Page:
Orb Weaver Spider – Neoscona crucifera

Orb Weaver Spider – Neoscona crucifera
Live spiders photographed at DuPage County, Illinois
Family Araneidae – Orb-Weavers
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Neoscona crucifera dorsal
On a hot August day, I watched this very ambitious female orbweaver capture a cicada perhaps 3 times her size. I happened upon the drama only after she had made the initial snare and I suppose she had already delivered the paralyzing bite to her prey as there was no struggle left in the unfortunate. The cicada had been trapped in her web about 4 feet off the ground, and the spider was in the process off transferring the prey to a lower, less conspicuous position.

She did this by a series by a complicated series of web modifications whereby the entangling original orb spokes were all severed (while still maintaining the structural integrity of the support web), resulting in the prey "bundle" hanging from a single thread attached to one long line. The spider somehow kept moving the attachment point down that one long line, although I could not quite tell how she was doing it.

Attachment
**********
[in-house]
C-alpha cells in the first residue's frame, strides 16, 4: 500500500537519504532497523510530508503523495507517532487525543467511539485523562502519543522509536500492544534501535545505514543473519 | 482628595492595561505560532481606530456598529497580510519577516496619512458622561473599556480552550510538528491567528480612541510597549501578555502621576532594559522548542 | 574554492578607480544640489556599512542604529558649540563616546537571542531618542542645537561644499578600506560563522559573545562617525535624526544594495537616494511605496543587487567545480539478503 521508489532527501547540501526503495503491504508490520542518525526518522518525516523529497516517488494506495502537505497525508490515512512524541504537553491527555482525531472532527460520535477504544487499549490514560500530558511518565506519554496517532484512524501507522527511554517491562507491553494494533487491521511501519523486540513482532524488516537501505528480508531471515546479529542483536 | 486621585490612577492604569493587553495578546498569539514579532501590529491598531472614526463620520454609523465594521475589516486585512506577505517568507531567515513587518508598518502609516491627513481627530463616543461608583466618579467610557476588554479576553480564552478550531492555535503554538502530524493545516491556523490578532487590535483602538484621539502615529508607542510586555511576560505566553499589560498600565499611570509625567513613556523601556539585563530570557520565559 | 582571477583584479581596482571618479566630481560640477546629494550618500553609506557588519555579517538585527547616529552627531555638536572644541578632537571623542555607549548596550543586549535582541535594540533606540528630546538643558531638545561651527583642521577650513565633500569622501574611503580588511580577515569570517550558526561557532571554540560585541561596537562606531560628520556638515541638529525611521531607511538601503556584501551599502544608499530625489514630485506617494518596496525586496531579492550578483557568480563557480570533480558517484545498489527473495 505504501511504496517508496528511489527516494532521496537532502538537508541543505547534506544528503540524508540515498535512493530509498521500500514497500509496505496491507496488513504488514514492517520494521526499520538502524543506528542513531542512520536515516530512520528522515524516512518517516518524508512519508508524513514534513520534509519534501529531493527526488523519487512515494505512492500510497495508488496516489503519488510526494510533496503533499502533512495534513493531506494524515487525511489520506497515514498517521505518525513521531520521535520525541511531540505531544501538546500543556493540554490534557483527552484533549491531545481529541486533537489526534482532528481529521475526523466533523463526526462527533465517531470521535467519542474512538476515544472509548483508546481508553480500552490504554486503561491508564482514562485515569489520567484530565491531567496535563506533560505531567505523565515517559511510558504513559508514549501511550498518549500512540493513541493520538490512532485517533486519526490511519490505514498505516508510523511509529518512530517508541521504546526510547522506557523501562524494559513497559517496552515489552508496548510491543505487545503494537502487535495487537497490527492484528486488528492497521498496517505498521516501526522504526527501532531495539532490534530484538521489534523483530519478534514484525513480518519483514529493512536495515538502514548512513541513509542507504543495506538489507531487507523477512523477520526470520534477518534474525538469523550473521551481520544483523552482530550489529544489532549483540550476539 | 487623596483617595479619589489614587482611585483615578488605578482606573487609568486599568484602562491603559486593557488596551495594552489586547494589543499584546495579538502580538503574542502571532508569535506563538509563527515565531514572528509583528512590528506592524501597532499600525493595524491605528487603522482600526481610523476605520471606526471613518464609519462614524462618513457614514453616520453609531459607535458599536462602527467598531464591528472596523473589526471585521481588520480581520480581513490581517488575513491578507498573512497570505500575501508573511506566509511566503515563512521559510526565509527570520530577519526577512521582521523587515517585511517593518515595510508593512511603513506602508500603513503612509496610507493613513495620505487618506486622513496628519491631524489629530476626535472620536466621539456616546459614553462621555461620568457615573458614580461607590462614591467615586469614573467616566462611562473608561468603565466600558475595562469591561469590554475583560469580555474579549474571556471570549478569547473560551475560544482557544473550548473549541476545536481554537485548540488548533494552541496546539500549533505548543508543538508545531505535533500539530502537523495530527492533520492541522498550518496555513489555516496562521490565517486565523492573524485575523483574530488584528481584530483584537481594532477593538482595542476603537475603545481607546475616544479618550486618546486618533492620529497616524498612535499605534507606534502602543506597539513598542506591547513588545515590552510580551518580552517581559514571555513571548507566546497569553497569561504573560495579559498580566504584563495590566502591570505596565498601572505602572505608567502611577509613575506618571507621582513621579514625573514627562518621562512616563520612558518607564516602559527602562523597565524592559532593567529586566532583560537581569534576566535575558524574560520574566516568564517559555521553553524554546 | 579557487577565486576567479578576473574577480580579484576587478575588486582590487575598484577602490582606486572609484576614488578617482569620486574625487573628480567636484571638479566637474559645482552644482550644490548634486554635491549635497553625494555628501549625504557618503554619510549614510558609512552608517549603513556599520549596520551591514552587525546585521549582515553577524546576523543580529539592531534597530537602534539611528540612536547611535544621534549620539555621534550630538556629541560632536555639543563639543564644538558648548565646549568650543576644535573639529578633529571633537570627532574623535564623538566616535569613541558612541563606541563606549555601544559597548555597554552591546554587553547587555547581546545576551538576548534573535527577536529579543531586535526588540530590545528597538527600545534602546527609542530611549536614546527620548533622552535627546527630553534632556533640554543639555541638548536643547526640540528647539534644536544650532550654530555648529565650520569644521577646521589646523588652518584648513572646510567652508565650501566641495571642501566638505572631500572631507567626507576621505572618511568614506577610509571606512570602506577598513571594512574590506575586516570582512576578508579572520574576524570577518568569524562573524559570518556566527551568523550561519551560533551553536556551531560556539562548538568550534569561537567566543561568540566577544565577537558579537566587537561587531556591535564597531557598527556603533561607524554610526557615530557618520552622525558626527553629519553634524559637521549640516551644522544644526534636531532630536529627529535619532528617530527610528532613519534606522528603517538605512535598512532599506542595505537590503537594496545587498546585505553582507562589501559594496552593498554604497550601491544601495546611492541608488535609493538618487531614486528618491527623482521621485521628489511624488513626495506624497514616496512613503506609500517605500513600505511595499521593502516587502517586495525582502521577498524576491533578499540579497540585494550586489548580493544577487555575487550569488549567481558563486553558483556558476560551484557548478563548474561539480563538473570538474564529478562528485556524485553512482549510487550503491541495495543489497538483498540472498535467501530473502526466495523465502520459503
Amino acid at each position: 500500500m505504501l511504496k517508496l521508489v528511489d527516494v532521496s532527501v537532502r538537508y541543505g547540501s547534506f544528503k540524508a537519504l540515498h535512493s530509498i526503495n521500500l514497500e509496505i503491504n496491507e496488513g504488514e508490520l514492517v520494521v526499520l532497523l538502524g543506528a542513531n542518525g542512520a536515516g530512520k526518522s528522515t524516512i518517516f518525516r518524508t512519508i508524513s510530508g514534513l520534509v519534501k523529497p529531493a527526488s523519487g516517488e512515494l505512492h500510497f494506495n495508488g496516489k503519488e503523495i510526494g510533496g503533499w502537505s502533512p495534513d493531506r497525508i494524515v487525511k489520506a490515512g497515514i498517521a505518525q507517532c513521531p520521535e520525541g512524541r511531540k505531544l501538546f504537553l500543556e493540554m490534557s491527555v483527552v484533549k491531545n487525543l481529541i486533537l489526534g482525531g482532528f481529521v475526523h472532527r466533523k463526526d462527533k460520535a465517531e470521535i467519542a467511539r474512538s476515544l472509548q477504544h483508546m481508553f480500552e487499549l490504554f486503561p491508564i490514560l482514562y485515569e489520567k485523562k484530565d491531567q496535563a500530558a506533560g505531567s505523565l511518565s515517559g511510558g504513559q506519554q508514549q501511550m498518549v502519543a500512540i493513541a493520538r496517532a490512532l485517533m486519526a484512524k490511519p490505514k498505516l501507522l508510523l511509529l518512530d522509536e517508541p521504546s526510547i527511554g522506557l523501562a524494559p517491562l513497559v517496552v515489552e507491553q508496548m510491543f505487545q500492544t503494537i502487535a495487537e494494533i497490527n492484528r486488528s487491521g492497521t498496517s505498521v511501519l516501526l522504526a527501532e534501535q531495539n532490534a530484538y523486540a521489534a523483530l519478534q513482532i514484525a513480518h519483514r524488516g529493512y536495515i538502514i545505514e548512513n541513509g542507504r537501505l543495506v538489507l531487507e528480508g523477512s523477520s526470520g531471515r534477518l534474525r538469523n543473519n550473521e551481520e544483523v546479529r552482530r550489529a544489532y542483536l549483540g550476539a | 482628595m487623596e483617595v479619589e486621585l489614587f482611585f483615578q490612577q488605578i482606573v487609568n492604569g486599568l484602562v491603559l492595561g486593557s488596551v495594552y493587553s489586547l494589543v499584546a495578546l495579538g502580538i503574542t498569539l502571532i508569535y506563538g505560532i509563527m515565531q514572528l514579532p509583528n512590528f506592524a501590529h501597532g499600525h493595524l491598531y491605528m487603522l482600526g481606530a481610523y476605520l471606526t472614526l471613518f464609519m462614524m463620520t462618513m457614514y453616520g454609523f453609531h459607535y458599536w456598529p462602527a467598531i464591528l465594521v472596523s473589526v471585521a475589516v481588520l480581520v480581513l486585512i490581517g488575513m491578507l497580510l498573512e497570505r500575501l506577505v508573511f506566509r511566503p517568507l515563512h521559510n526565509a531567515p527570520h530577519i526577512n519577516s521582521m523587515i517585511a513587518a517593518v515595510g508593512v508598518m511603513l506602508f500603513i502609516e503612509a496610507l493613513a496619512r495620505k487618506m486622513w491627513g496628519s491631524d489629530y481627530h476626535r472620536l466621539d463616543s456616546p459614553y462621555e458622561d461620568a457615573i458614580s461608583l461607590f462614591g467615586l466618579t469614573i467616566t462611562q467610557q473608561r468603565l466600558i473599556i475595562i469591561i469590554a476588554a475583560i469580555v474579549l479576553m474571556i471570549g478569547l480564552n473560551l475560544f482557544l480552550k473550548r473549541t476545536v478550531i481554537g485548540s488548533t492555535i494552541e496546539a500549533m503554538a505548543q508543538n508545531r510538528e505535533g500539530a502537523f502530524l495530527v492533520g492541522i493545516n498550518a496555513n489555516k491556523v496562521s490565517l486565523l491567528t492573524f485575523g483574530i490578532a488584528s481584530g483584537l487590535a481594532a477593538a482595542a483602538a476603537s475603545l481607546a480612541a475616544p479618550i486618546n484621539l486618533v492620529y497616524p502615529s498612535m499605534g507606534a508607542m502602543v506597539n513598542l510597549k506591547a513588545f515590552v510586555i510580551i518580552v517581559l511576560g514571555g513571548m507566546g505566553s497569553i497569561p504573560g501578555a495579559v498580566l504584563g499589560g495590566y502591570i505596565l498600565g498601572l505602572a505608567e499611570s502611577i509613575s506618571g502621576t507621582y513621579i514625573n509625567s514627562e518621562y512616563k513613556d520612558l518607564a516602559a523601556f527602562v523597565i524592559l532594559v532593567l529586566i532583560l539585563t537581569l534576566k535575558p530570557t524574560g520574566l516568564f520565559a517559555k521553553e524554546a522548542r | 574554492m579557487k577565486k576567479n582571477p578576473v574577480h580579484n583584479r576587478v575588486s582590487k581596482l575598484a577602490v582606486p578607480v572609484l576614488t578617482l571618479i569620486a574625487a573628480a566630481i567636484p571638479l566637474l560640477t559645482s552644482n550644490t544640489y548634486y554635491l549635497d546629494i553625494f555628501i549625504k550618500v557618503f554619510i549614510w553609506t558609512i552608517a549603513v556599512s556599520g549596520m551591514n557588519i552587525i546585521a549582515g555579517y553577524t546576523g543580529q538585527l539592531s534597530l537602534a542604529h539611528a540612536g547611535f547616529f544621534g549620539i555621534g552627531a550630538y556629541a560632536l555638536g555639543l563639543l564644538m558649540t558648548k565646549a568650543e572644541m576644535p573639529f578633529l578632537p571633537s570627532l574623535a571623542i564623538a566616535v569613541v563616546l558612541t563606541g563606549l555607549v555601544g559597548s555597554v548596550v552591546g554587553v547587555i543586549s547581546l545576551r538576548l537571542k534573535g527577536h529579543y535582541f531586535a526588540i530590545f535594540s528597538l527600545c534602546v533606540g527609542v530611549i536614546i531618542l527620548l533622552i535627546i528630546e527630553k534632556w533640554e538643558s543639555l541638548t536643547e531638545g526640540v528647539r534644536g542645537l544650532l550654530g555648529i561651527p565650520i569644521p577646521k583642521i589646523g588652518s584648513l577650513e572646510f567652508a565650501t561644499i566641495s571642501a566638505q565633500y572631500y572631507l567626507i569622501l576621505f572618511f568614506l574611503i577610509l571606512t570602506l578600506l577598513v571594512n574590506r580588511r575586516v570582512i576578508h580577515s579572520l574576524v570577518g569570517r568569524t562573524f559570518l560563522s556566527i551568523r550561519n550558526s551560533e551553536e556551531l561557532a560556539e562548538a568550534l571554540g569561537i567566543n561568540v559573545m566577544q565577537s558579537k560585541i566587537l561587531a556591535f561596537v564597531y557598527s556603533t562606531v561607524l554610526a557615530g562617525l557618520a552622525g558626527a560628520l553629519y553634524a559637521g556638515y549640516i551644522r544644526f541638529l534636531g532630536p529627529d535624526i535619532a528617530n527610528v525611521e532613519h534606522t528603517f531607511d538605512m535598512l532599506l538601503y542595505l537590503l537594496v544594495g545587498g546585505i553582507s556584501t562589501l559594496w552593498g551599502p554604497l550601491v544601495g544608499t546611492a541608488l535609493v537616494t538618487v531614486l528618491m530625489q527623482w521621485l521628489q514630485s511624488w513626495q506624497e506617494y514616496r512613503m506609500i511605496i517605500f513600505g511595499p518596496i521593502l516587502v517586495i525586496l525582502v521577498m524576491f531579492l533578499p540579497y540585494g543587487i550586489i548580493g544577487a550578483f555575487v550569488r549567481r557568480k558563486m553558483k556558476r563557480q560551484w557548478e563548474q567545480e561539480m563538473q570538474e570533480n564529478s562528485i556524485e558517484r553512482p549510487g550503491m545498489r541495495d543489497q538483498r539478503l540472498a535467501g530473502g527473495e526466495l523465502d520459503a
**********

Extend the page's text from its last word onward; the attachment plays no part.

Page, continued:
It was an amazing feat of engineering that simply reinforced my admiration for these top predators, the spiders. Humans can barely set up a crane without it falling over and killing people, and here is an organism single-handedly, so to speak, moving three or four times her own weight the equivalent of  100 stories through thin air, in a matter of about 5 minutes.

Neoscona crucifera with cicada prey

The spider kept returning to this leaf at the bottom of her zip line. She made some sort of modification, then ran back to the cicada and lowered it 3-4 inches at a time until it rested at the bottom where she secured it for feeding. At no time did the spider bear the weight of the prey, it was all done with silk. Amazing!
Spiders in the genus Neoscona are some of the most common and abundant orb-weavers. They are found on all continents. [3]

Neoscona crucifera with cicada prey
Neoscona female spider settles in to feed 

Neoscona crucifera ventral
Neoscona crucifera ventral

  1. Bugguide.net, http://bugguide.net/node/view/1991
  2. Arthur V. Evans, National Wildlife Federation Field Guide to Insects and Spiders of North America
  3. Berman, J. D., & Levi, H. W. (1971). "The orb weaver genus Neoscona in North America" 141. Bulletin of the Museum of Comparative Zoology at Harvard College. pp. 465–500.
Class Arachnida / Order Araneae: Spiders are the largest group of arachnids.  They are easily recognized by their eight legs, and there are few creatures great or small that elicit such irrational fear in mankind. The vast majority of spiders are completely harmless and offer beneficial services, chief of which is keeping the burgeoning insect population in check.  Spider Index | Spider Main